Many digital projects in health are set up just to tell people things. Also, in maternity care, they are often set up just to tell mothers things. These approaches miss a key finding in the research: that digital communication should be social. It is about communication between people, not just broadcasting things.
M-health programmes in maternity care, using digital communications and phones, are proliferating across the world. Most projects are small, being developed in isolation from each other, mostly in low and middle-income economies. Research and evaluation is urgently required to determine better what works and what does not (van Heerden et al. 2012; Tomlinson et al. 2013).
Existing research into these programmes is starting to reach some initial conclusions.
- There is sufficient evidence to merit the expansion of M-health programmes – they have positive effects on the uptake of health services (Higgs et al. 2014).
- M-health programmes should be driven by health organisations, not private IT suppliers, though partnership with private suppliers is welcome and very valuable (Tomlinson et al. 2013). M-health programmes should involve the front-line providers of care in the community, such as midwives and nurses (Speciale & Freytsis 2013).
- M-health programmes should be integrated with health service provision, ensuring sharing of information across channels. In so doing, careful attention needs to be given to patient privacy and data security (van Heerden et al. 2012; Labrique et al. 2013).
- Careful consideration must be given to the cost-effectiveness of m-health programmes (van Heerden et al. 2012).
- Local adaptation is very important (Rotheram-Borus et al. 2012).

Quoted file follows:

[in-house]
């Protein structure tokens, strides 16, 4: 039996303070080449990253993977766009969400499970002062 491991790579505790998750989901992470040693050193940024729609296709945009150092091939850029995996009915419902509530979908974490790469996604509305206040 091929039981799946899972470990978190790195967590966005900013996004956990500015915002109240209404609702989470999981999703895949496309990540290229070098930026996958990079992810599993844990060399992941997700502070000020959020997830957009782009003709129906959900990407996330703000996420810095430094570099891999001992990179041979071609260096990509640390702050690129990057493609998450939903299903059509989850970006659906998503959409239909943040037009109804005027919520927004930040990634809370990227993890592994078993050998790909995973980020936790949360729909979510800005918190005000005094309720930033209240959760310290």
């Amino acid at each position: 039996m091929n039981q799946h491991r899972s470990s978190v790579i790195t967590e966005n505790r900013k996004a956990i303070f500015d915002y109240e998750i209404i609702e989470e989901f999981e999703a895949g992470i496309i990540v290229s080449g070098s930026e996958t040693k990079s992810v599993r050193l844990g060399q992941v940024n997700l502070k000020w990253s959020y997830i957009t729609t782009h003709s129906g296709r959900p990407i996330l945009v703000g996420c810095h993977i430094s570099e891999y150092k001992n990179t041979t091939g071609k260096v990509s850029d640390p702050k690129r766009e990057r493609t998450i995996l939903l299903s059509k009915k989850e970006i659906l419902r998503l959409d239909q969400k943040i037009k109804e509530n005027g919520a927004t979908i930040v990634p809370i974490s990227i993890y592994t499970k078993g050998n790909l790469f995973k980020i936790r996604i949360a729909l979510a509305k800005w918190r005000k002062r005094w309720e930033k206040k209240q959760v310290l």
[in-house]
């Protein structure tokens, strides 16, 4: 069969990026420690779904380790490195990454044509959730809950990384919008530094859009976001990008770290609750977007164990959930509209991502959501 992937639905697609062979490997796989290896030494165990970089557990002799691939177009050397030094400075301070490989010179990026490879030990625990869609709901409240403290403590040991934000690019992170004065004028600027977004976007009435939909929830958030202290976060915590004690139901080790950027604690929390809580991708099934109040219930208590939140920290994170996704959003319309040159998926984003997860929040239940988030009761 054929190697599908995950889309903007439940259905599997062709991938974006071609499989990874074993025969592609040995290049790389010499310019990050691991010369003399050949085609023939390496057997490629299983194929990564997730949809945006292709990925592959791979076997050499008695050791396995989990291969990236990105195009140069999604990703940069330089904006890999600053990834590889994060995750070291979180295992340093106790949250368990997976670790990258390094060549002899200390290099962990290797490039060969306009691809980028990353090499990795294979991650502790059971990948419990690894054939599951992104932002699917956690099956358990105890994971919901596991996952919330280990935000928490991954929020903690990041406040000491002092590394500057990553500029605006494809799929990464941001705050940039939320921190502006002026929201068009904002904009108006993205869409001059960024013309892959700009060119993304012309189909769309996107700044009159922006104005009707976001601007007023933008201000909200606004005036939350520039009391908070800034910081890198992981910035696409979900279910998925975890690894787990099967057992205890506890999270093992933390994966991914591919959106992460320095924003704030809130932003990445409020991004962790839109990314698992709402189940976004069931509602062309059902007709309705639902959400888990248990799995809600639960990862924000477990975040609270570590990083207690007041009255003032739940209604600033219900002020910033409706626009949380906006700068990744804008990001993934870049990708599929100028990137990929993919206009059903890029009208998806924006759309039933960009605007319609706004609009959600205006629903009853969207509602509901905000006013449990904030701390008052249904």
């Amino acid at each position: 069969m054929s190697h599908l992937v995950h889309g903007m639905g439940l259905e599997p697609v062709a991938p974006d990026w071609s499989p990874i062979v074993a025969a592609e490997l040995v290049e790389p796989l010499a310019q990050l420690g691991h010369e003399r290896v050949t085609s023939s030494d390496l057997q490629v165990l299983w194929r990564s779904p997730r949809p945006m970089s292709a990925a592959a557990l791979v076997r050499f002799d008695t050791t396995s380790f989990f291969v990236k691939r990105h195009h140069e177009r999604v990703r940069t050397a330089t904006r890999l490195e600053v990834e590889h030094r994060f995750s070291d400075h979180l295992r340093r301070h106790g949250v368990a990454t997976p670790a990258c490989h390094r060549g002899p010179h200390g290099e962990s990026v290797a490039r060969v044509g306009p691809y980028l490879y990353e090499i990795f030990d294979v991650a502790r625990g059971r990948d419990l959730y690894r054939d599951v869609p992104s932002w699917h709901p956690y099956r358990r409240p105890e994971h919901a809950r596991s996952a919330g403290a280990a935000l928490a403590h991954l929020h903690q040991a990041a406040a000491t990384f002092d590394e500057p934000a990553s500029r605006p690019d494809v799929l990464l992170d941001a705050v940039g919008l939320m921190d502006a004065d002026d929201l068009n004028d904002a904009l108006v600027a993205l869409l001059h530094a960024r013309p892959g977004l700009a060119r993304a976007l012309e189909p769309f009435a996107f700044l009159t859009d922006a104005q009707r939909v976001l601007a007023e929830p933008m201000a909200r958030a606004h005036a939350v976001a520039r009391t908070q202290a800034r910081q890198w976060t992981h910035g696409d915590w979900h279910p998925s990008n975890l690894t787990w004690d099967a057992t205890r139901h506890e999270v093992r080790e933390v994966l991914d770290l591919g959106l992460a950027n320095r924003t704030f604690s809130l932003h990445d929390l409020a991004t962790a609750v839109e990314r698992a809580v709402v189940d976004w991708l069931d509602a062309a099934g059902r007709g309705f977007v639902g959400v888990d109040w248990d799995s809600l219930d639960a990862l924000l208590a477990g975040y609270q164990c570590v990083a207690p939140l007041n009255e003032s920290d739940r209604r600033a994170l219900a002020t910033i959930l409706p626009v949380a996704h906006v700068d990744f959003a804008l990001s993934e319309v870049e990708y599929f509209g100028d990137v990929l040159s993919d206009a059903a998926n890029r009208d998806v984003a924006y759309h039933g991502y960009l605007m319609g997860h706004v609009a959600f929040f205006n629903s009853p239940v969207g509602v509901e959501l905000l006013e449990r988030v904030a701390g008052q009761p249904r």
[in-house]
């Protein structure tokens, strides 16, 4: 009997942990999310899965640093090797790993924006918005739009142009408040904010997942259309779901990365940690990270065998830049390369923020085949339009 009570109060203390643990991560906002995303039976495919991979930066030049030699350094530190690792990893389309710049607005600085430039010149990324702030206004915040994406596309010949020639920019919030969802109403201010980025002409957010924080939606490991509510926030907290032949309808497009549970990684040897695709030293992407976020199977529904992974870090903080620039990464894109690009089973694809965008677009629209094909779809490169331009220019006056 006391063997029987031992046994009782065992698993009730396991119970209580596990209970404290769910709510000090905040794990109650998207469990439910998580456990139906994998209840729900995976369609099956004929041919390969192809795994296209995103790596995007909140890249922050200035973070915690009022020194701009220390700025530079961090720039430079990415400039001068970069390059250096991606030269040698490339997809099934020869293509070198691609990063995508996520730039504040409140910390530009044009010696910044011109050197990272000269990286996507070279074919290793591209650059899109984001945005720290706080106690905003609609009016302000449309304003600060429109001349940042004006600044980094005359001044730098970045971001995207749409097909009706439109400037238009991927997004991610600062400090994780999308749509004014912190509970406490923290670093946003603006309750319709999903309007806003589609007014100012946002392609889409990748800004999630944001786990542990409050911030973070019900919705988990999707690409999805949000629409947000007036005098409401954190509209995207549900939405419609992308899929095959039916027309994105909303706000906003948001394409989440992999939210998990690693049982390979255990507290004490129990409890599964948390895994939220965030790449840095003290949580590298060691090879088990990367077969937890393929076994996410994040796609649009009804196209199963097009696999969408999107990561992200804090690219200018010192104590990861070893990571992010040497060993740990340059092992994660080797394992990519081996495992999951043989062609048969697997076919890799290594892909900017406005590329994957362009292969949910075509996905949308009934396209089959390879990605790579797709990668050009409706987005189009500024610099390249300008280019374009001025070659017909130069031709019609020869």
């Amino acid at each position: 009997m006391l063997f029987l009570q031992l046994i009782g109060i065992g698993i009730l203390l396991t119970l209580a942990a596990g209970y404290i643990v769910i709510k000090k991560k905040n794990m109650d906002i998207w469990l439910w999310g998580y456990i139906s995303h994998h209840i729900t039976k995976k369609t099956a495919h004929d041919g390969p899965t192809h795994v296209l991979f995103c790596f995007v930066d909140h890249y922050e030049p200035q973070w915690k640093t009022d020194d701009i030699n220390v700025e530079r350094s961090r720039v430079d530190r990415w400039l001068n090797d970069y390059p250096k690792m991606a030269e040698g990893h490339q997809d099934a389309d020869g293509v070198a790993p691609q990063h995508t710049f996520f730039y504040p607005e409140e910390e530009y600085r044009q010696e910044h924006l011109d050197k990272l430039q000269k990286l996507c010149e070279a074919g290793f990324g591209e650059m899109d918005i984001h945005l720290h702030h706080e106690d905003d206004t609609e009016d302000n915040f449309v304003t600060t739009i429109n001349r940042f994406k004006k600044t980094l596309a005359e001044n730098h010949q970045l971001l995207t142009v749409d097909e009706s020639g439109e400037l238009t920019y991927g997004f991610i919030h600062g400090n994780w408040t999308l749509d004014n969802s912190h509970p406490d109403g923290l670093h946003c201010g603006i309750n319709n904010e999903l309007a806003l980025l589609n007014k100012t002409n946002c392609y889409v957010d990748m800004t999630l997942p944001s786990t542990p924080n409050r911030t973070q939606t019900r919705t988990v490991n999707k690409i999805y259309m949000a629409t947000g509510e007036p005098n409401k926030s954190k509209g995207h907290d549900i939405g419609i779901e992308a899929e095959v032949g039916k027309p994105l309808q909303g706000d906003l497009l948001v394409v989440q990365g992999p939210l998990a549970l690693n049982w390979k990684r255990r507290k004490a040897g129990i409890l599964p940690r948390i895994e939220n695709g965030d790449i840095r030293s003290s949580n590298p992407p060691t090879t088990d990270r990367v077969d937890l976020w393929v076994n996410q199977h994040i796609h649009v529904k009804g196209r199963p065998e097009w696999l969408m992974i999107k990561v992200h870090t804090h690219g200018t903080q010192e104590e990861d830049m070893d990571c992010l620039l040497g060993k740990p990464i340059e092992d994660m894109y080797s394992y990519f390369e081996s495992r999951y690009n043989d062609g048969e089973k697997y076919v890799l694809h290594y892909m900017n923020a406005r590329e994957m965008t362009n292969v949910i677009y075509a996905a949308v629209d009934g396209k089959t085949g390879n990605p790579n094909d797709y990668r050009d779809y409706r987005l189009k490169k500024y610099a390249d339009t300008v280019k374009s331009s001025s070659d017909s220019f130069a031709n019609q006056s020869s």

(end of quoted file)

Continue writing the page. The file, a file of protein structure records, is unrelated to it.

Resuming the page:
A particularly important finding is emerging. The simple provision of information is of limited value (Tonlinson et al. 2013). Effective m-health programmes combine good information with interactivity, support with problem solving and the building of social support – links with family, peers and health workers (Briscoe & Aboud 2012; Rotheram-Borus et al. 2012).
“Mobile technologies offer the opportunity to support families directly in managing their own health, while linking their self-management efforts to healthcare providers and other resources” (Rotheram-Borus et al. 2012).
Many maternity m-health projects do not do this, focusing instead on the individual mother. Examples are Text4Baby.com in US and MobileMamaAlliance.org, a US export to Africa. There are far fewer m-health projects that include fathers and they tend to focus on humour and are often patronizing and extend stereotypes that limit both mothers and fathers (Niela-Vilen et al. 2014; Johnson 2014).
Higgs ES et al. (2014), Understanding the role of mHealth and other media interventions for behavior change to enhance child survival and development in low-and middle-income countries: An evidence review, Journal of Health Communication 19
Labrique, Alain B et al. (2013), mHealth innovations as health system strengthening tools: 12 common applications and a visual framework, Global Health: Science and Practice 1.2
Luecken LJ, Lin B, Coburn SS, MacKinnon DP, Gonzales NA & Crnic KA (2013), Prenatal stress, partner support, and infant cortisol reactivity in low-income Mexican American families, Psychoneuroendocrinology 38(12)
Rotheram-Borus MJ, Tomlinson M, Swendeman D, Lee A & Jones E (2012), Standardized functions for smart-phone applications: examples from maternal and child health, International Journal of Telemedicine and Applications
Speciale AM &Freytsis M (2013), mHealth for midwives: A call to action, Journal of Midwifery & Women’s Health
Tomlinson M, Rotheram-Borus MJ, Swartz L & Tsai AC (2013), Scaling Up mHealth: Where Is the Evidence? PLoS Med 10(2)
van Heerden A, Tomlinson M & Swartz L (2012), Point of care in your pocket: a research agenda for the field of m-health, Bulletin of the World Health Organization 90
Photo: ICT4D.at. Creative Common.